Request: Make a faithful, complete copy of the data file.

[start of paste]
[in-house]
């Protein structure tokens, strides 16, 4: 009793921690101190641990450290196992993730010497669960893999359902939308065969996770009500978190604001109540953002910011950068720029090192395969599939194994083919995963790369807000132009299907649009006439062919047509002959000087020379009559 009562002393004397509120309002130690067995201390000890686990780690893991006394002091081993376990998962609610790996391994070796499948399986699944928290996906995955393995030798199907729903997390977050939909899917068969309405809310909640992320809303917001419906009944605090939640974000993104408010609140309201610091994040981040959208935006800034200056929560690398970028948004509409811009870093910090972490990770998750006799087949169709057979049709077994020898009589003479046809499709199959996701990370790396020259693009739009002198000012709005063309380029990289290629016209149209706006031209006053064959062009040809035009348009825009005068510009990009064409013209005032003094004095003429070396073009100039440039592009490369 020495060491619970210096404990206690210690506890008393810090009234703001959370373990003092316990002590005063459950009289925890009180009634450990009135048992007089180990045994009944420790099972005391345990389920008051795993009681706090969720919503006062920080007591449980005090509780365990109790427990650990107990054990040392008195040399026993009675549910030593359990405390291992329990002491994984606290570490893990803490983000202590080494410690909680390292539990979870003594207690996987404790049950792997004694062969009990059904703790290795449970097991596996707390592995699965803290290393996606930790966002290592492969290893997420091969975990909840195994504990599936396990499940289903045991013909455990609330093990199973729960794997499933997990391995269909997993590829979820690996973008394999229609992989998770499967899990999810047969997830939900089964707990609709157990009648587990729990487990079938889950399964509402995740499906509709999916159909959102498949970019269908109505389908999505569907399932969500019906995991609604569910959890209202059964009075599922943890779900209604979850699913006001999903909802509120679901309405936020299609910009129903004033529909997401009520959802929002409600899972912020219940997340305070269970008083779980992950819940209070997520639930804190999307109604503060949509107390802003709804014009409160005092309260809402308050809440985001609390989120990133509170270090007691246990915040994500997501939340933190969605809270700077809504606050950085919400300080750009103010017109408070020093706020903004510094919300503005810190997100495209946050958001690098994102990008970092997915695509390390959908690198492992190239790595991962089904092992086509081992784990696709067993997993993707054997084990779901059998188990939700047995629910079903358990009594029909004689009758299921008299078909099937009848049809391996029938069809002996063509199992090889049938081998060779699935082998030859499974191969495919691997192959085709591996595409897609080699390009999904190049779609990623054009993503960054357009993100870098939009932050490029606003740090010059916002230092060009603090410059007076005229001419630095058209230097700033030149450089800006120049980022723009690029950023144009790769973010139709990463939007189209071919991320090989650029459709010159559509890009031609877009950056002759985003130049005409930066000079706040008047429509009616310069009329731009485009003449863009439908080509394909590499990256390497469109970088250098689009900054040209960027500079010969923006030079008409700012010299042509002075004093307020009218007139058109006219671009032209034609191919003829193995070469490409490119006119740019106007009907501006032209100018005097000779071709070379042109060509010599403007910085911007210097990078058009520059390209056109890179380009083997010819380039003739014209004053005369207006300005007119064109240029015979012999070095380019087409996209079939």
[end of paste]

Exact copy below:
[in-house]
């Protein structure tokens, strides 16, 4: 009793921690101190641990450290196992993730010497669960893999359902939308065969996770009500978190604001109540953002910011950068720029090192395969599939194994083919995963790369807000132009299907649009006439062919047509002959000087020379009559 009562002393004397509120309002130690067995201390000890686990780690893991006394002091081993376990998962609610790996391994070796499948399986699944928290996906995955393995030798199907729903997390977050939909899917068969309405809310909640992320809303917001419906009944605090939640974000993104408010609140309201610091994040981040959208935006800034200056929560690398970028948004509409811009870093910090972490990770998750006799087949169709057979049709077994020898009589003479046809499709199959996701990370790396020259693009739009002198000012709005063309380029990289290629016209149209706006031209006053064959062009040809035009348009825009005068510009990009064409013209005032003094004095003429070396073009100039440039592009490369 020495060491619970210096404990206690210690506890008393810090009234703001959370373990003092316990002590005063459950009289925890009180009634450990009135048992007089180990045994009944420790099972005391345990389920008051795993009681706090969720919503006062920080007591449980005090509780365990109790427990650990107990054990040392008195040399026993009675549910030593359990405390291992329990002491994984606290570490893990803490983000202590080494410690909680390292539990979870003594207690996987404790049950792997004694062969009990059904703790290795449970097991596996707390592995699965803290290393996606930790966002290592492969290893997420091969975990909840195994504990599936396990499940289903045991013909455990609330093990199973729960794997499933997990391995269909997993590829979820690996973008394999229609992989998770499967899990999810047969997830939900089964707990609709157990009648587990729990487990079938889950399964509402995740499906509709999916159909959102498949970019269908109505389908999505569907399932969500019906995991609604569910959890209202059964009075599922943890779900209604979850699913006001999903909802509120679901309405936020299609910009129903004033529909997401009520959802929002409600899972912020219940997340305070269970008083779980992950819940209070997520639930804190999307109604503060949509107390802003709804014009409160005092309260809402308050809440985001609390989120990133509170270090007691246990915040994500997501939340933190969605809270700077809504606050950085919400300080750009103010017109408070020093706020903004510094919300503005810190997100495209946050958001690098994102990008970092997915695509390390959908690198492992190239790595991962089904092992086509081992784990696709067993997993993707054997084990779901059998188990939700047995629910079903358990009594029909004689009758299921008299078909099937009848049809391996029938069809002996063509199992090889049938081998060779699935082998030859499974191969495919691997192959085709591996595409897609080699390009999904190049779609990623054009993503960054357009993100870098939009932050490029606003740090010059916002230092060009603090410059007076005229001419630095058209230097700033030149450089800006120049980022723009690029950023144009790769973010139709990463939007189209071919991320090989650029459709010159559509890009031609877009950056002759985003130049005409930066000079706040008047429509009616310069009329731009485009003449863009439908080509394909590499990256390497469109970088250098689009900054040209960027500079010969923006030079008409700012010299042509002075004093307020009218007139058109006219671009032209034609191919003829193995070469490409490119006119740019106007009907501006032209100018005097000779071709070379042109060509010599403007910085911007210097990078058009520059390209056109890179380009083997010819380039003739014209004053005369207006300005007119064109240029015979012999070095380019087409996209079939």